Kenneth Wexler

  • Principle B, VP Ellipsis, and Interpretation in Child Grammar

    Principle B, VP Ellipsis, and Interpretation in Child Grammar

    Rosalind Thornton and Kenneth Wexler

    This is the first experimental study of Principle B with verb phrase ellipsis and properties of the interpretation of empty pronouns in ellipsis.

    Among the universal principles are those known as the principles of the binding theory. These principles constrain the range of interpretations that can be assigned to sentences containing reflexives and reciprocals, pronouns, and referring expressions. The principle that is relevant for pronouns, Principle B, has provided a fertile ground for the study of linguistic development. Although it has long been known that children make certain kinds of errors that appear to contradict this principle, further experimental and theoretical investigation reveals that the child does know the grammatical principle, but implements the pragmatic knowledge incorrectly. In fact, discoveries concerning children's knowledge of Principle B are among the most well-known in the study of language acquisition because of the dissociation between syntactic and pragmatic knowledge (binding versus reference).

    In this book the authors deepen and extend the results of years of developmental investigation of Principle B by studying the interaction of Principle B with verb phrase ellipsis and properties of the interpretation of empty pronouns in ellipsis—properties of "strict" and "sloppy" interpretation. This is the first experimental study of these topics in the developmental literature. The striking results show that detailed predictions from the "pragmatic deficiency" theory seem to be correct. Many novel experimental results concern the question of how children interpret pronouns, including elided pronouns, and how they understand VP ellipsis. The authors present the necessary theoretical background on Principle B, review and critique previous accounts of childrens errors, and present a novel account of why children misinterpret pronouns. The book will thus be of interest not only to readers interested in the development of the binding theory, but to those interested in the development of interpretation and reference by children.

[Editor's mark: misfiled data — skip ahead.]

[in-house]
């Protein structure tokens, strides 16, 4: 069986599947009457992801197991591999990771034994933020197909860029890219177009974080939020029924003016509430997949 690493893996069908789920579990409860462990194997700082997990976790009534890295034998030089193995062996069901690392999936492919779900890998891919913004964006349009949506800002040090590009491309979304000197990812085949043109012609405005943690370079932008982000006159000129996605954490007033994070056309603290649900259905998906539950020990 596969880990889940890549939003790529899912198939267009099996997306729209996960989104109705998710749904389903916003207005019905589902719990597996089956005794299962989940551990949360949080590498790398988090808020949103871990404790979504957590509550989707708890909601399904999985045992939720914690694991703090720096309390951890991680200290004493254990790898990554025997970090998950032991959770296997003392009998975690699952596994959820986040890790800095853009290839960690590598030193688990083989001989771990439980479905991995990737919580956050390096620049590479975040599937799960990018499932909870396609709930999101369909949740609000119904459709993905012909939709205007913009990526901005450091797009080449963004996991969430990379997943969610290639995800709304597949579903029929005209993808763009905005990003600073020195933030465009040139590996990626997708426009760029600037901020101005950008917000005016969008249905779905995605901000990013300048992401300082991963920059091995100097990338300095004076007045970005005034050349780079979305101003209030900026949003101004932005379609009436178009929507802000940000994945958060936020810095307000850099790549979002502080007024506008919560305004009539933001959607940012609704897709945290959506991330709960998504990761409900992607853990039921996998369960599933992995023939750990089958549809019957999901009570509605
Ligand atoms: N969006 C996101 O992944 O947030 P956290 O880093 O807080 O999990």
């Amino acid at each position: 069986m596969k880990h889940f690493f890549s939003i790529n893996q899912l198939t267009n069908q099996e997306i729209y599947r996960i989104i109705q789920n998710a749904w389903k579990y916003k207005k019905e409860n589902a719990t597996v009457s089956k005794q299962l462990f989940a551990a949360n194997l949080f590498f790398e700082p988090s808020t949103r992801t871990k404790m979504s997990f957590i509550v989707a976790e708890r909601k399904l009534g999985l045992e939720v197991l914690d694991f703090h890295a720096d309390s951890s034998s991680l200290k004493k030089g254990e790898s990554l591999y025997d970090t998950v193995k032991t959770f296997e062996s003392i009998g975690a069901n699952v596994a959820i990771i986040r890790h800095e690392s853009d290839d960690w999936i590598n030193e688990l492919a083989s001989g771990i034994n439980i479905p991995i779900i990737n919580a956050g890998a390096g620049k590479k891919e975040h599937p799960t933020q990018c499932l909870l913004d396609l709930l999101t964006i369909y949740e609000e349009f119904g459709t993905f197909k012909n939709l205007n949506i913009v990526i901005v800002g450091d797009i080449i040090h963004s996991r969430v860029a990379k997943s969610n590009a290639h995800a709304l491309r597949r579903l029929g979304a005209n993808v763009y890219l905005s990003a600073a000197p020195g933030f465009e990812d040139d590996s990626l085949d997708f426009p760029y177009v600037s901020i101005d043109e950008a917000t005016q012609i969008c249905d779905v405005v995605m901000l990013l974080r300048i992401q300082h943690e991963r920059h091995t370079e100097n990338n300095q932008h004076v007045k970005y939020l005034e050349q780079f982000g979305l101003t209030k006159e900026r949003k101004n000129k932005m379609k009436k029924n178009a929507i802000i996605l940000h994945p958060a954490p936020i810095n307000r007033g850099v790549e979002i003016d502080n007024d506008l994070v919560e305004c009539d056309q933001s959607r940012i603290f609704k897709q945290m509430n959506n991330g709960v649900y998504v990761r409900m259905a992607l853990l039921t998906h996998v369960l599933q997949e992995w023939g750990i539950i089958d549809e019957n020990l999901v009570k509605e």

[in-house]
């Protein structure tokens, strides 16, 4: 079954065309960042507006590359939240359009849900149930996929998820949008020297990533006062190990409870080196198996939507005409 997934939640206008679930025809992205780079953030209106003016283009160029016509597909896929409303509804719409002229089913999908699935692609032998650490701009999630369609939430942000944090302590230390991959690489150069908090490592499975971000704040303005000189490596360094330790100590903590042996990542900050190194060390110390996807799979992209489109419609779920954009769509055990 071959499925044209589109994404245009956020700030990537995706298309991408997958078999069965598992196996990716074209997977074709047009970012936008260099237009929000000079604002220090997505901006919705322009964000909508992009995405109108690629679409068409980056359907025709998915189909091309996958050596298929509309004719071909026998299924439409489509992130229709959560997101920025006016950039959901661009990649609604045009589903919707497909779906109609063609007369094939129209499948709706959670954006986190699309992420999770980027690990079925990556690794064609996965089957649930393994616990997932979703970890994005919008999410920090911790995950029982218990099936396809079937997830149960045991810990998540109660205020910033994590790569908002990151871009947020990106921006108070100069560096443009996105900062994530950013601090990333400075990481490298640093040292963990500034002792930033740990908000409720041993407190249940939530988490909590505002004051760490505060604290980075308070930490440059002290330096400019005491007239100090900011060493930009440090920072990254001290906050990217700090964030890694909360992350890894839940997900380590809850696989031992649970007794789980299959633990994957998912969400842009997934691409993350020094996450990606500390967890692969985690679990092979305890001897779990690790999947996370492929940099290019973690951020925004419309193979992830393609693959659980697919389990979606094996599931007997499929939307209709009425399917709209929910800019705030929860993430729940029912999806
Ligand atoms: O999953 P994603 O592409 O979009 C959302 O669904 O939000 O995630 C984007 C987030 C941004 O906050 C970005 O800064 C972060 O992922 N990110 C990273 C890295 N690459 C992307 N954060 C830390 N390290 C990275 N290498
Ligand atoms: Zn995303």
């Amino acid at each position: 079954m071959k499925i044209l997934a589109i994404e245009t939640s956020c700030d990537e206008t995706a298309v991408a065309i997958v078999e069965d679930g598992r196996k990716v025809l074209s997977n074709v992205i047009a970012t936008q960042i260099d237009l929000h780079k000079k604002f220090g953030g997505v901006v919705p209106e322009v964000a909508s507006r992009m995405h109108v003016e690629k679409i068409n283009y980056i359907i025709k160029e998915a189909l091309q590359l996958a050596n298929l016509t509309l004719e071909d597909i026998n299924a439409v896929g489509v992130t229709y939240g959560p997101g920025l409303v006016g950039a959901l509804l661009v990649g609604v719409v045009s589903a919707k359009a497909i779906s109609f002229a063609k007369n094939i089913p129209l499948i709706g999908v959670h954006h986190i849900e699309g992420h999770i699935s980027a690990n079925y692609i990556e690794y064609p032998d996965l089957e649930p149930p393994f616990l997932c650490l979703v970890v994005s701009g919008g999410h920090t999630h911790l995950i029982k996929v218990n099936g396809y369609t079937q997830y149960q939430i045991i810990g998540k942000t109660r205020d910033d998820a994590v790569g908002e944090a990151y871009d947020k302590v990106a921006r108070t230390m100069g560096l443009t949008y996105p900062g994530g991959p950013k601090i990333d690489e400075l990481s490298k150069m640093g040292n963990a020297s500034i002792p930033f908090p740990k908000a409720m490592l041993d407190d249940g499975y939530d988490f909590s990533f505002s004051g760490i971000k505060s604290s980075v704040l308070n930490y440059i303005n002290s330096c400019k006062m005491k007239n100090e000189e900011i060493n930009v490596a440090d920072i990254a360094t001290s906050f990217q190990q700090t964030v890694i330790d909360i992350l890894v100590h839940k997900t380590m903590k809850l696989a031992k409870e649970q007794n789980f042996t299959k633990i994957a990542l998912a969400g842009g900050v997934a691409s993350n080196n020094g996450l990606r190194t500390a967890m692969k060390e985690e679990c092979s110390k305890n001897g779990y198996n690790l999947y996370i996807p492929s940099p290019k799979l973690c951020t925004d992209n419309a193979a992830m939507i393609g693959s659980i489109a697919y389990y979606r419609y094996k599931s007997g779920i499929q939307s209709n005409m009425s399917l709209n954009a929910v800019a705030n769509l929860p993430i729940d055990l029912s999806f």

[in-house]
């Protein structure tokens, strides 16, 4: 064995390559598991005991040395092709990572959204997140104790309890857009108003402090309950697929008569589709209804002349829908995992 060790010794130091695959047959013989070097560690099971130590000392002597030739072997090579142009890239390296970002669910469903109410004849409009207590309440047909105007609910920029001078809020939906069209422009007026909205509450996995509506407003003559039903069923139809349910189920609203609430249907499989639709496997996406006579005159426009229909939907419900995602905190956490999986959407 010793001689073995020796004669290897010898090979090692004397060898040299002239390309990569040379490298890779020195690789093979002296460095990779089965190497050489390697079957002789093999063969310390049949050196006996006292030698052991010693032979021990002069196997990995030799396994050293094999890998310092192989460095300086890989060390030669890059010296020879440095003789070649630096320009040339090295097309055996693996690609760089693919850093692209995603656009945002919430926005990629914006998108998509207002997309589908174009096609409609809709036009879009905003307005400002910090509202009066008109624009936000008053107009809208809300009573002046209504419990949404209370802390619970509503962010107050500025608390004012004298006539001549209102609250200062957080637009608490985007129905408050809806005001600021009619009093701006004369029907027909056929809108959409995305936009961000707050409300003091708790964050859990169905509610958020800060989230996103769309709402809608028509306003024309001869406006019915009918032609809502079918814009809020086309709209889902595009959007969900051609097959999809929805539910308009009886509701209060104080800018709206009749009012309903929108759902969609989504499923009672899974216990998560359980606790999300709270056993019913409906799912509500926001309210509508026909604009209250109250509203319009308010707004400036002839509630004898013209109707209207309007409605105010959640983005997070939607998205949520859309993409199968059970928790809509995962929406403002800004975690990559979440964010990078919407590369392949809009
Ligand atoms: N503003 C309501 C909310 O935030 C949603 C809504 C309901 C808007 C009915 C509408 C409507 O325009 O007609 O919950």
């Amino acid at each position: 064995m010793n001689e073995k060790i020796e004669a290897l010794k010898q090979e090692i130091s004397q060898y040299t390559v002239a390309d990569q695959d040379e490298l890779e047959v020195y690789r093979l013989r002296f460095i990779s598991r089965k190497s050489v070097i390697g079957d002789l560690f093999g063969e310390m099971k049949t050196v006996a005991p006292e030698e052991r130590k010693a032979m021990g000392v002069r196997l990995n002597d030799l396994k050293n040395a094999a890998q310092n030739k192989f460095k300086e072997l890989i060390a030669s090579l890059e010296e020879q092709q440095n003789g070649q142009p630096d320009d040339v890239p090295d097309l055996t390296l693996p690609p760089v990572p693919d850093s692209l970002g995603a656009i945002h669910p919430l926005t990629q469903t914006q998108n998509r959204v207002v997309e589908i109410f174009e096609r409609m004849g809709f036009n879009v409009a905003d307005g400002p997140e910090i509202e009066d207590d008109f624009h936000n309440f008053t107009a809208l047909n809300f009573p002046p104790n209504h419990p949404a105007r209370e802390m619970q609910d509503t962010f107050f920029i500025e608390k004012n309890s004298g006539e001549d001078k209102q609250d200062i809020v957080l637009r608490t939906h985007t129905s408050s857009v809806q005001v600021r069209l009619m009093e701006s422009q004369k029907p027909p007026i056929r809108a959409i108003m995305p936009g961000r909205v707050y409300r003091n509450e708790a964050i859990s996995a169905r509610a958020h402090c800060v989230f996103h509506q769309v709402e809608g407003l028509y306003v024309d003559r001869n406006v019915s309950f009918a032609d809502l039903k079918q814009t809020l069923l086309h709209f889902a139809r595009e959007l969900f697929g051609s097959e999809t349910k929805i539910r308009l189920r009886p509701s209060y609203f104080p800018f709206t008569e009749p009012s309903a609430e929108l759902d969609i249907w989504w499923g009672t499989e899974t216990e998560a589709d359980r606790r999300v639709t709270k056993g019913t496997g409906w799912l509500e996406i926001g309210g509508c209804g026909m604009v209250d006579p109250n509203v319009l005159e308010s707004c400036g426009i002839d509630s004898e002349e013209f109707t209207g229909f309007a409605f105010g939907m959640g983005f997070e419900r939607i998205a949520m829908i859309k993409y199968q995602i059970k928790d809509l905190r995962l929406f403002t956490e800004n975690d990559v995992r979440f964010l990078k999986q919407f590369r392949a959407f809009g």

• Hardcover $10.75 £8.99

Contributor

  • The Processing and Acquisition of Reference

    The Processing and Acquisition of Reference

    Edward A. Gibson and Neal J. Pearlmutter

    How people refer to objects in the world, how people comprehend reference, and how children acquire an understanding of and an ability to use reference.

    This volume brings together contributions by prominent researchers in the fields of language processing and language acquisition on topics of common interest: how people refer to objects in the world, how people comprehend such referential expressions, and how children acquire the ability to refer and to understand reference. The contributors first discuss issues related to children's acquisition and processing of reference, then consider evidence of adults' processing of reference from eye-tracking methods (the visual-world paradigm) and from corpora and reading experiments. They go on to discuss such topics as how children resolve ambiguity, children's difficulty in understanding coreference, the use of eye movements to physical objects to measure the accessibility of different referents, the uses of probabilistic and pragmatic information in language comprehension, antecedent accessibility and salience in reference, and neuropsychological data from the event-related potential (ERP) recording literature.

    • Hardcover $10.75 £8.99